Cover art is a type of artwork presented as an illustration or photograph on the outside of a published product such as a book, newspaper, comic book, video game, DVD, CD, videotape, or music album. The art has a commercial function, for instance to promote the product it is displayed on, but can have an aesthetic function, may be artistically connected to the product, such as with art by the creator of the product. Album cover art is artwork created for a music album. Notable album cover art includes Pink Floyd's The Dark Side of the Moon, King Crimson's In the Court of the Crimson King, the Beatles' Sgt. Pepper's Abbey Road and their "White Album" among others. Albums can have cover art created by the musician, as with Joni Mitchell's Clouds, or by an associated musician, such as Bob Dylan's artwork for the cover of Music From Big Pink, by the Band, Dylan's backup band's first album. Artists known for their album cover art include Alex Steinweiss, an early pioneer in album cover art, Roger Dean, the Hipgnosis studio.
Some album art may cause controversy because of nudity. There have been numerous books documenting album cover art rock and jazz album covers. Steinweiss was an art director and graphic designer who brought custom artwork to record album covers and invented the first packaging for long-playing records. Whether printed on the dust jacket of a hardcover book, or on the cover of a paperback, book cover art has had books written on the subject. Numerous artists have become noted for their book cover art, including Richard M. Powers and Chip Kidd. In one of the most recognizable book covers in American literature, two sad female eyes adrift in the deep blue of a night sky, hover ominously above a skyline that glows like a carnival. Evocative of sorrow and excess, the haunting image has become so inextricably linked to The Great Gatsby that it still adorns the cover of F. Scott Fitzgerald’s masterpiece 88 years after its debut; the iconic cover art was created by Spanish artist Francis Cugat. With the release of a big Hollywood movie, some printings of the book have abandoned the classic cover in favor of one that ties in more with the film.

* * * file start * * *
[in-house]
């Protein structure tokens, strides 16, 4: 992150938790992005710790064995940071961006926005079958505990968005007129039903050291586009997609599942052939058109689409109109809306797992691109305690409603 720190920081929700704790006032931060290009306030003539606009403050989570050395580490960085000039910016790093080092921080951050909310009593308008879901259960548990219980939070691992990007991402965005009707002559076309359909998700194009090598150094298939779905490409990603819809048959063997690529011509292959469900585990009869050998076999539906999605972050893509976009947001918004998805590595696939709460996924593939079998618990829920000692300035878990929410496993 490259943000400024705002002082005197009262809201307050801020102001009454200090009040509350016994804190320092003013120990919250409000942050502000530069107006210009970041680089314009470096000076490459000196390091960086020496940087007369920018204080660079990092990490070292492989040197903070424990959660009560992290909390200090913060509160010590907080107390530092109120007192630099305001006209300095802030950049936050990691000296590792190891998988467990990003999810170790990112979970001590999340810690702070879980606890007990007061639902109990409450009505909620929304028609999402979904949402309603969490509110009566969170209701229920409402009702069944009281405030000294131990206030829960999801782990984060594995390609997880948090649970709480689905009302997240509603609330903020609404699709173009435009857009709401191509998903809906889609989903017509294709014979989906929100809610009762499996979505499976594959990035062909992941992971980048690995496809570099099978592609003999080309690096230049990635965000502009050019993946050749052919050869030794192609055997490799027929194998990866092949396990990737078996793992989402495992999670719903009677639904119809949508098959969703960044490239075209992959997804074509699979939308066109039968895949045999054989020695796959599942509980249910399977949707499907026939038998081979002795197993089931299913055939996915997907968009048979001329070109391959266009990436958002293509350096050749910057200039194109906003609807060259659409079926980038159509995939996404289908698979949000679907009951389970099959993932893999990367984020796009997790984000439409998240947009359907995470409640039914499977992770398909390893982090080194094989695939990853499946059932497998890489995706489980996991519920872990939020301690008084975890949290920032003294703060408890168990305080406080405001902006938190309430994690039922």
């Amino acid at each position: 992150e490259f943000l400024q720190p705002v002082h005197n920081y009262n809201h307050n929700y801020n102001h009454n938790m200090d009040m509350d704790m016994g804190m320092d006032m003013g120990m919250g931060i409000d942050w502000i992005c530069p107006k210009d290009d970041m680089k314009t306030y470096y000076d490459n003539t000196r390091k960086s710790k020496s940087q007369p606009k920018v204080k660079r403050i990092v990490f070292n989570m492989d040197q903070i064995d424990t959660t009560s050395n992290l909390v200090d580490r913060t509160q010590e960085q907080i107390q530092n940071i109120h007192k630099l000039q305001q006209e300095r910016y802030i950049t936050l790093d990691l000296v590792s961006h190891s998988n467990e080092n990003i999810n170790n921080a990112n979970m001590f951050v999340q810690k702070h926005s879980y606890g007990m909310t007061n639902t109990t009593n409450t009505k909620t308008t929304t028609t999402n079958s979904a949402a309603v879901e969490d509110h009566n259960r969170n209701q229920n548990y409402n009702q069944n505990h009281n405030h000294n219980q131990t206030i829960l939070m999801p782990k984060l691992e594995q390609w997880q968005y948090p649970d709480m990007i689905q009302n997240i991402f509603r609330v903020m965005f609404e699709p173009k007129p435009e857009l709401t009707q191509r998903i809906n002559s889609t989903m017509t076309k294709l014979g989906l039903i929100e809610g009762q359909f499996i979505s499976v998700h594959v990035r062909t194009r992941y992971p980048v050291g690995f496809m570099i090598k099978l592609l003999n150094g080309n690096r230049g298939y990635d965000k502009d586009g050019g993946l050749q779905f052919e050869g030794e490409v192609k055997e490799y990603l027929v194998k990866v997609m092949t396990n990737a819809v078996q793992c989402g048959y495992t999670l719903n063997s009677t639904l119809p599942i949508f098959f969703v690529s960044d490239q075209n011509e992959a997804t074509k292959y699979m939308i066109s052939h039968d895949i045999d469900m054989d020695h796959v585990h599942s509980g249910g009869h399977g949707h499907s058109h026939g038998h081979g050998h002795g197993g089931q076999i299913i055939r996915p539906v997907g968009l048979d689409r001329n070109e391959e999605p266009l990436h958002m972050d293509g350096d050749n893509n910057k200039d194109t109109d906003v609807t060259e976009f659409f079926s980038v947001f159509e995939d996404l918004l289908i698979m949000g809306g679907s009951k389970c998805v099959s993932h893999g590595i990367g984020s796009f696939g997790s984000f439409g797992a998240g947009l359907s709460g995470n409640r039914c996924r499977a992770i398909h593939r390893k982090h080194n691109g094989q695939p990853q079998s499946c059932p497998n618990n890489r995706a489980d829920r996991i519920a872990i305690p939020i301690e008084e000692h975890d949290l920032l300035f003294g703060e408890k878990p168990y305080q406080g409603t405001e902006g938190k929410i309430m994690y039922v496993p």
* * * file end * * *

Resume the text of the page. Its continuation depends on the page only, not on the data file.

Magazine cover artists include Art Spiegelman, who modernized the look of The New Yorker magazine, his predecessor Rea Irvin, who created the Eustace Tilly iconic character for the magazine. Today the word tabloid is used as a somewhat derogatory descriptor of a style of journalism, rather than its original intent as an indicator of half-broadsheet size; this tends to cloud the fact that the great tabloids were skilfully produced amalgams of intriguing human interest stories told with punchy brevity, a clarity drawn from the choice of simple but effective words and with a healthy dose of wit. The gossipy tabloid scandal sheets, as we know them today, have been around since 1830. That's when Benjamin Day and James Gordon Bennett Sr. the respective publishers of The New York Sun and The New York Herald, launched what became known as the Penny Press. But some of the world's best journalism has been tabloid. From the days when John Pilger revealed the cold truth of Cambodia's Killing Fields in the Daily Mirror, to the stream of revelations that showed the hypocrisy of John Major's "back to basics" cabinet, award-winning writing in the tabloids is acknowledged every year at the National Press Awards.